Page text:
Experts advise safety measures to keep online group sessions safe.
Zoom. The teleconferencing service has become a favorite communication tool during the coronavirus pandemic. It easily connects isolated families and friends, employees and employers, and offers a way for people to still learn and pray together. Everyone benefits.
Yet, like with most technology, there are those who find ways to abuse it.
Enter a new phrase — Zoom-bombing. This happens when uninvited participants or their messages enter a publicly announced Zoom session and make their presence known in ways that range from pure mischief to outright hate crimes punishable by law.
“I kind of felt violated,” said Rabbi Mitch Parker of B’nai Israel Congregation in West Bloomfield. He was starting a Talmud class April 1 when an individual wearing an elaborate mask appeared as a participant on screen. When the person began playing disruptive loud music, Parker ended the session quickly. He restarted a little later and was wrapping up the hour when the masked person appeared again with several others and more loud music. Parker shut the session down.
“There was no hate, but I didn’t give them the opportunity,” he said. Since the stay-at-home order, B’nai Israel has been holding morning and afternoon minyans as well as classes on Zoom. All were open to anyone — until the Zoom-bombing.
Now protective measures are in place — passwords, limited access beyond members except with permission and more.
“We learned our lesson,” Parker said. “We can’t be warm and welcoming any more. It’s unfortunate.”
This incident and another at a local synagogue that doesn’t want to comment publicly were reported to the Anti-Defamation League, local law enforcement and the Jewish Federation’s community-wide security team.
“We are tracking these incidents very seriously,” said Carolyn Normandin, ADL Michigan regional director. “This is a new popular trend that is reaching the Jewish community and other communities as well. We need to take a hardline approach on this.”
She suggests recording sessions or taking photos of a Zoom-bomber, because a captured image could lead to a computer URL and the perpetrator. She also urges reporting any incident.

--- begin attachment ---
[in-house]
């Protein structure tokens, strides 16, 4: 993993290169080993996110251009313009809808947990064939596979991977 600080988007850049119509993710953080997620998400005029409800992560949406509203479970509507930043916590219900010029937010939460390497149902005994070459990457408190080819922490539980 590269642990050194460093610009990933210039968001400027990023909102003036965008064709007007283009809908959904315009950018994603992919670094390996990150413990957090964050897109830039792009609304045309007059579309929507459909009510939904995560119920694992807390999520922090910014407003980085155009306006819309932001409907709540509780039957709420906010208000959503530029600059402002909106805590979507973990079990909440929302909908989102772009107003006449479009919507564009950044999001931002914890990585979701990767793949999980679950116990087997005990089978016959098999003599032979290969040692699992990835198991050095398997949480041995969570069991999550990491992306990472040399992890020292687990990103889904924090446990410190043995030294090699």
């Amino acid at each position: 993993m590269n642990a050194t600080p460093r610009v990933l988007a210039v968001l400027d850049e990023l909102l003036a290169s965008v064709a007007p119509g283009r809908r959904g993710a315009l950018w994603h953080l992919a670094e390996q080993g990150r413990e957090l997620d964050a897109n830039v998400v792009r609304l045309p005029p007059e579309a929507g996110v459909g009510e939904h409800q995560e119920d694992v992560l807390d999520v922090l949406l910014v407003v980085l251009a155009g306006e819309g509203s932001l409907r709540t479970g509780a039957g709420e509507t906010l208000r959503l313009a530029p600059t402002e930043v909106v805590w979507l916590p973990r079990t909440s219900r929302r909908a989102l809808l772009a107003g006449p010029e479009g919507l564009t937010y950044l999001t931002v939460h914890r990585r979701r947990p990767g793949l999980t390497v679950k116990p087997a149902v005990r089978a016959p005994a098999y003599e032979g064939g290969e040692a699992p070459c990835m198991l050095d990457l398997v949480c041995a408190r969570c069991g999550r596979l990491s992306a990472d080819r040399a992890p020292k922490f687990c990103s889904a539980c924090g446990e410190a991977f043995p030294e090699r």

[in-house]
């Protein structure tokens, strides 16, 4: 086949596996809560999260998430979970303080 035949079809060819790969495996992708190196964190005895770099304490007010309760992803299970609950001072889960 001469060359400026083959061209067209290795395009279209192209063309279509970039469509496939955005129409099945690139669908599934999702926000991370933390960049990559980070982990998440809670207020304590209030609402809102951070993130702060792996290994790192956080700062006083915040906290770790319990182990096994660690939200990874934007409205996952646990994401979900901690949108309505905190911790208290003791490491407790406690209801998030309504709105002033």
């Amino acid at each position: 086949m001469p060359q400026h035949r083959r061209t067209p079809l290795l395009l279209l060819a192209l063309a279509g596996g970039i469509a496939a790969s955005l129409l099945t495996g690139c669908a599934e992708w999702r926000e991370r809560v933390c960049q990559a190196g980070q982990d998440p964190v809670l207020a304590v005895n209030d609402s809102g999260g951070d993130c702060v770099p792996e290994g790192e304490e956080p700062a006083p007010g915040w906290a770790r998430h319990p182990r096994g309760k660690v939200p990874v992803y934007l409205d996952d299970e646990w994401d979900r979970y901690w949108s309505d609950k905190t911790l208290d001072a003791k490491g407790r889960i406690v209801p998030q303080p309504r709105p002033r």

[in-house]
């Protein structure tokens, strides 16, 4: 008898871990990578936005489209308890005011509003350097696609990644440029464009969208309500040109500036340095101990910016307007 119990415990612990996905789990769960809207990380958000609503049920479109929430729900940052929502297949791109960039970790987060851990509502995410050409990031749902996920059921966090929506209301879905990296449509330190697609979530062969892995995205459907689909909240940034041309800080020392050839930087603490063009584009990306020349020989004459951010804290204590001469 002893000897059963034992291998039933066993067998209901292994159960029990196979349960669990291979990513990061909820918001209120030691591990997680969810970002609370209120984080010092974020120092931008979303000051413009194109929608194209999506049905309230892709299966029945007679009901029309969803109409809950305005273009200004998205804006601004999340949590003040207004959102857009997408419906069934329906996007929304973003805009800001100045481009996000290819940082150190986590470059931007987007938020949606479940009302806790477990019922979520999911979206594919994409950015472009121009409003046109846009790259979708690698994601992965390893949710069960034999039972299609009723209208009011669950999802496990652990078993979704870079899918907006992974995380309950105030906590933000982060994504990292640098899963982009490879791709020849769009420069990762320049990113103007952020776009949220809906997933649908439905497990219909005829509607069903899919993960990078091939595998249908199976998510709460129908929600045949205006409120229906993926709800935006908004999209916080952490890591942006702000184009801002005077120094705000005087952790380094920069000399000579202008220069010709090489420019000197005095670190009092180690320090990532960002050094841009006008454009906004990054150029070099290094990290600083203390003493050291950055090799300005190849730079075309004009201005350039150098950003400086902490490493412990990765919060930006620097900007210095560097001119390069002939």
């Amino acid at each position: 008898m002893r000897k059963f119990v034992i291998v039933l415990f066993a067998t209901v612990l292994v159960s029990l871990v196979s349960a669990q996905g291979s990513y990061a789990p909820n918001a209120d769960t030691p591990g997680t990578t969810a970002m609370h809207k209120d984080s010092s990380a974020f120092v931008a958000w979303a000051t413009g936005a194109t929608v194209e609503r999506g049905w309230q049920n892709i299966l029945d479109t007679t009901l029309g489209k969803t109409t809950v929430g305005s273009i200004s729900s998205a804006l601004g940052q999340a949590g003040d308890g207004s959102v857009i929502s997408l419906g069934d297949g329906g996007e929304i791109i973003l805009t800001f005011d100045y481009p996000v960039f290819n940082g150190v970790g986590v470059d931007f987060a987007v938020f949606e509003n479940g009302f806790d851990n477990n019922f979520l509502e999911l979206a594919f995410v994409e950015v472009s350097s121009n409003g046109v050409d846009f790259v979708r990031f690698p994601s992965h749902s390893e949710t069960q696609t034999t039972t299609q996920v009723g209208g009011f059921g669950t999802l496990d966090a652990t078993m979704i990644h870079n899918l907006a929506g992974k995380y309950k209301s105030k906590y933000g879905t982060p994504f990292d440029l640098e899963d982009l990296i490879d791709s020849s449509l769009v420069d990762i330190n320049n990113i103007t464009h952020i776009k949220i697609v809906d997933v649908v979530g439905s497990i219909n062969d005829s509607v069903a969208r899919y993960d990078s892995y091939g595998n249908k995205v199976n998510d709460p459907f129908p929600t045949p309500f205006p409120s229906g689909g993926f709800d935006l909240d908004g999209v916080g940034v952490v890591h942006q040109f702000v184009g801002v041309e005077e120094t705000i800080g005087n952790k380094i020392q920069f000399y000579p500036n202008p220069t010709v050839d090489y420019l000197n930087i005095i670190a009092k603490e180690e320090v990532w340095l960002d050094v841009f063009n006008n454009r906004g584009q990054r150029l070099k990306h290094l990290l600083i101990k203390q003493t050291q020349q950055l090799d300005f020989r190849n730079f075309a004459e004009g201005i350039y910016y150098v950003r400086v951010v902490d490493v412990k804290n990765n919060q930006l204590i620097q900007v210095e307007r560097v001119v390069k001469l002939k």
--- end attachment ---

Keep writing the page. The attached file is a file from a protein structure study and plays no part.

The ADL website (adl.org) has a page dedicated to Zoom-bombing. The page lists reported incidents ranging from disruptions to virtual classrooms at the University of Southern California and a children’s storytelling hour in New Jersey. In Thousand Oaks, California, an online school board meeting was ended after someone shared a swastika, Nazi flag and pornographic images.
On the page, ADL cautions that while some incidents can be attributed to internet trolls without malicious intentions, there is concern “extremists could exploit the increasing reliance on video conferencing technology to target certain groups or advance their hateful messages.”
The ADL page also gives instructions for preventing Zoom-bombings, using Zoom.us settings. Some tips include adding co-hosts to monitor activity, disabling screen sharing for non-hosts, enable a waiting room to screen participants, not using your personal meeting ID to host public meetings, muting all participants and more.
“This is a nationwide problem, and I’m concerned it could increase as more people use these systems,” said Matthew Schneider, U.S. Attorney for the Eastern District of Michigan, which covers 6.5 million people in 34 counties. “We are in the process of working with Michigan Attorney General Dana Nessel, sheriffs and police chiefs.
“This could very well be a crime — disturbing a public meeting, using a computer to commit a crime, hate crimes. We want to get the word out to perpetrators: ‘This is not a harmless joke. You could end up with law enforcement knocking on your door.’”
Schneider says charges could range from a misdemeanor to a felony, and that only a handful of incidents have been reported so far in the Eastern District.
“Criminals will always take advantage of any crisis,” Schneider said, adding other examples of online misbehavior he’s seen, like people selling fake coronavirus test kits or pretending to give stimulus checks just to get bank account access.
“Zoom-bombing is just another way to use a crisis to be despicable,” he said.